This browser is supported only in Windows 10 and above.


“Jellyfish,” “Snow Angels”

“Jellyfish,” “Snow Angels” (photo)

Posted by on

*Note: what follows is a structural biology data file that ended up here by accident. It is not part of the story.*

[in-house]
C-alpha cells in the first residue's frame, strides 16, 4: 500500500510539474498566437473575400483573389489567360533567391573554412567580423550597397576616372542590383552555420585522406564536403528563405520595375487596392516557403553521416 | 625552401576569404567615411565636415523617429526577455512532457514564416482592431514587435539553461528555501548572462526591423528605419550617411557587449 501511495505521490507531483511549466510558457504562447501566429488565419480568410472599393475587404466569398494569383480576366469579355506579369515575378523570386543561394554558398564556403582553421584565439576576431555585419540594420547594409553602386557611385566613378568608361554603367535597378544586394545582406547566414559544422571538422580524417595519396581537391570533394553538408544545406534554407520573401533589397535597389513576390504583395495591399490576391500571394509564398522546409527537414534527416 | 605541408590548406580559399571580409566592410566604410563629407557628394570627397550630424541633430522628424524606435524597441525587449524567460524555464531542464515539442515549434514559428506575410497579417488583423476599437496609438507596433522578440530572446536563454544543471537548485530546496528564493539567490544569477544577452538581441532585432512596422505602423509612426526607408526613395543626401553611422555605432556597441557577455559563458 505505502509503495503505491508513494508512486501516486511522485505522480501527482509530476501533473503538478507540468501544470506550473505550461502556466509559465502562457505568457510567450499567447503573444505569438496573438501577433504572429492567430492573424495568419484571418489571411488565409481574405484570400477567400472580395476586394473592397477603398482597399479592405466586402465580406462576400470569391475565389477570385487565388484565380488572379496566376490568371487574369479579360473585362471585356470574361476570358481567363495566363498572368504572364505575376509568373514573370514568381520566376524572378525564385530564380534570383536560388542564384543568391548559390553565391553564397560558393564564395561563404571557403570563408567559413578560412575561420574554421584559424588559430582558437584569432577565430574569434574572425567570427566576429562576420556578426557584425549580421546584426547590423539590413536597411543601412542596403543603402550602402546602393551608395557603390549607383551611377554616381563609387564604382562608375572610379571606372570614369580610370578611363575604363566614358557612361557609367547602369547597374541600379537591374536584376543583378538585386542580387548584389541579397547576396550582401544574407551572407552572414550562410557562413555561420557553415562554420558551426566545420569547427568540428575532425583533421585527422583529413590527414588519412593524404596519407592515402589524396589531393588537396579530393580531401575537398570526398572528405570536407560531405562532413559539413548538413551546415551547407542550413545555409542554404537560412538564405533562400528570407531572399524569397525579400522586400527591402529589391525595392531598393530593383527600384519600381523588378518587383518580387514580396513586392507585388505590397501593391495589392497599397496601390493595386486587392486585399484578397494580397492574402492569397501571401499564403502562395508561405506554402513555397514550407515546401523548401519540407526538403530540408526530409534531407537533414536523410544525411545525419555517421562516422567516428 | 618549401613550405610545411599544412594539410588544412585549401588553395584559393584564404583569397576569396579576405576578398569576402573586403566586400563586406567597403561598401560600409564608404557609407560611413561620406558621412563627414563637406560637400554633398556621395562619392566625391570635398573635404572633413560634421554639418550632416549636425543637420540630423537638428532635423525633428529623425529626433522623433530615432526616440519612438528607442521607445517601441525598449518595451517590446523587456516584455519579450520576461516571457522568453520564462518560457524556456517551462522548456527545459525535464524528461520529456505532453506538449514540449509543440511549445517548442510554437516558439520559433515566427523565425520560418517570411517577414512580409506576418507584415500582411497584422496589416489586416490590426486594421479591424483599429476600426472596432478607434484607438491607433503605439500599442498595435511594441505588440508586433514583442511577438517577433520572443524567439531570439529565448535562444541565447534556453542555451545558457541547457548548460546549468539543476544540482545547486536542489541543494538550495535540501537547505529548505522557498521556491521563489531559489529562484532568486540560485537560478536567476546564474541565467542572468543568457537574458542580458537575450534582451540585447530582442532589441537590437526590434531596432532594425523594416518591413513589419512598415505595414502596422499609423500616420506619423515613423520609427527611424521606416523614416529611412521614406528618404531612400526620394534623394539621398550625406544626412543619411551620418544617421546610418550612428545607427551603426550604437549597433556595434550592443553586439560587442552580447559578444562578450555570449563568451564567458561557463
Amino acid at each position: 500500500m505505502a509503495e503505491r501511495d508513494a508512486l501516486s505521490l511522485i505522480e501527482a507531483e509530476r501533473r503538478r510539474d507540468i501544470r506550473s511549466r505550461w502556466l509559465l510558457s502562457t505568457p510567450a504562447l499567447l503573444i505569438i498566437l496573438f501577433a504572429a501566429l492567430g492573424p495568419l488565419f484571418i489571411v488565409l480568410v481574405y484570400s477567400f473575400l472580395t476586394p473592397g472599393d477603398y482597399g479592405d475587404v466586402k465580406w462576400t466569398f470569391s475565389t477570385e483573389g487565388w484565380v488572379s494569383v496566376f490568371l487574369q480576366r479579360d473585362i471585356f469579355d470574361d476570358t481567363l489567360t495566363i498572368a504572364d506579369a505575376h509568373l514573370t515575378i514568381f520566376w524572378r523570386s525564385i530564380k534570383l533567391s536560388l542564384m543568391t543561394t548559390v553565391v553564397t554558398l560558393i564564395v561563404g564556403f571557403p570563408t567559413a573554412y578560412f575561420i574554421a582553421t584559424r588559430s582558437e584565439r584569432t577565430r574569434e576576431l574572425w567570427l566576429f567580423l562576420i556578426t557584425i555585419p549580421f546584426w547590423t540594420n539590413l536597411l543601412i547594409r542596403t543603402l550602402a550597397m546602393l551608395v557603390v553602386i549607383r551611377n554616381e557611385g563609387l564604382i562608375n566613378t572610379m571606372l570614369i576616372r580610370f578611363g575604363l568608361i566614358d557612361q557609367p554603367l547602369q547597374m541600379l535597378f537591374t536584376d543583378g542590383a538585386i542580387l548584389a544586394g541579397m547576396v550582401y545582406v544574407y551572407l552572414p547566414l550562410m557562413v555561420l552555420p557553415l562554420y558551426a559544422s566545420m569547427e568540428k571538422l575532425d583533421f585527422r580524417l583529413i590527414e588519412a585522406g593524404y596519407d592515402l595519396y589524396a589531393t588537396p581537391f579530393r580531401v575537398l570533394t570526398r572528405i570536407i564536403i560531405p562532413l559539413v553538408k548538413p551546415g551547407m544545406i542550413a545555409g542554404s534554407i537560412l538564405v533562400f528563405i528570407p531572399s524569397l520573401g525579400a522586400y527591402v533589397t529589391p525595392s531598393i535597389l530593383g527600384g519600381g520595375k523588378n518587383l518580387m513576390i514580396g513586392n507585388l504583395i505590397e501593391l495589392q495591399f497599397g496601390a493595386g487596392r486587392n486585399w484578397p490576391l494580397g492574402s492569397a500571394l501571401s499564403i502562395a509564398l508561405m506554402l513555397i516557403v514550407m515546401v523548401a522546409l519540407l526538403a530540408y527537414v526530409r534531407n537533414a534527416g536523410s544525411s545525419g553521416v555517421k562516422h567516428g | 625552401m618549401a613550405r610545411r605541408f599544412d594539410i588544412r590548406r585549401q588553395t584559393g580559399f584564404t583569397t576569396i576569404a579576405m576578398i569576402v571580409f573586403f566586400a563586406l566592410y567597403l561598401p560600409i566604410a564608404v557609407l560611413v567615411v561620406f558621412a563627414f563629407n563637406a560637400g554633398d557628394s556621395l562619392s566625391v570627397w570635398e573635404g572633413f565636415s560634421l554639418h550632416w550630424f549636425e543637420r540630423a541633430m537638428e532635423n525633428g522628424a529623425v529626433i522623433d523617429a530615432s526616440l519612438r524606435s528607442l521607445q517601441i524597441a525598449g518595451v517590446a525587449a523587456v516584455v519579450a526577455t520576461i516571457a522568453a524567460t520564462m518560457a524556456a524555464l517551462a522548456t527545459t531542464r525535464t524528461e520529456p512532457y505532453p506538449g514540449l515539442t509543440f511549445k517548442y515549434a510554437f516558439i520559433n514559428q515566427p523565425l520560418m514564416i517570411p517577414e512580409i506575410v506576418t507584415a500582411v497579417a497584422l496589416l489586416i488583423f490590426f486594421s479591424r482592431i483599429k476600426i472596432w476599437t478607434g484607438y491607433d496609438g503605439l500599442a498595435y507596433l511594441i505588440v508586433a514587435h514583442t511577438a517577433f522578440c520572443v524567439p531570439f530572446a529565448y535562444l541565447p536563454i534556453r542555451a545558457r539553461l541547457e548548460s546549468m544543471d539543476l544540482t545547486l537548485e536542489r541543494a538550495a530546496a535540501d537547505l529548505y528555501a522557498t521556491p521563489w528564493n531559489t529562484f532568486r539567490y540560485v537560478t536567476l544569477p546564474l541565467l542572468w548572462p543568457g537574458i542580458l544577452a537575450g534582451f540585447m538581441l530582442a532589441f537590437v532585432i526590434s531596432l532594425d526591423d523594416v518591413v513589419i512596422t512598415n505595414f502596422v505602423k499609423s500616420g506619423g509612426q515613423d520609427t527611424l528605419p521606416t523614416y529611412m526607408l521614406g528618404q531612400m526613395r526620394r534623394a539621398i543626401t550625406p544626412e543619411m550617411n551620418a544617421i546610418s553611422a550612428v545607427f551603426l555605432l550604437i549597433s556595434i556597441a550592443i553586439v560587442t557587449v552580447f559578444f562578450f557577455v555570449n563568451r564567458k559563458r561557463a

The new Israeli film “Jellyfish” (2007) — co-directed by lifemates Etgar Keret and Shira Geffen, and a Camera d’Or winner at Cannes — is both familiar and otherworldly. Israeli filmmakers, doubtlessly because of their particularly tense position in the world, of their society’s fervent militarization and of the question of the Palestinians, love the everyone’s-connected social-weave film, à la “Crash” (Amos Gitai has made several), bouncing amongst a variety of intersecting characters as a way to paint a portrait of the whole culture. As a sub-subgenre, it has its pitfalls, but as all of our cultures become more and more deracinative and immigrant-scrambled, it’s easy to see the idea’s allure. “Jellyfish,” fortunately, adopts the mode but maintains modesty: a mere 78 minutes long (hallelujah), the movie is sharp and poetic on particulars (somewhat like Keret’s short fiction, though Geffen is credited as the screenwriter), and is rescued from undue ambition by drop-dead bits of mundane magical realism. Most of all, it’s a woman’s film; of the roughly 12 characters, only two are men. As it is, three women dominate: Batia (the rather Islid Le Besco-ish Sarah Adler, whom Godard filmed so rapturously in “Notre Musique”), a lost waitress numb from a breakup and confronted one day at the beach with a mute five-year-old girl who simply walked out of the sea; Keren (Noa Knoller), a newlywed stuck honeymooning in a Tel Aviv dump after she breaks her ankle during her reception; and Joy (Ma-nenita De Latorre), a Filipino nursemaid far from home and commissioned to care for a belligerent old woman.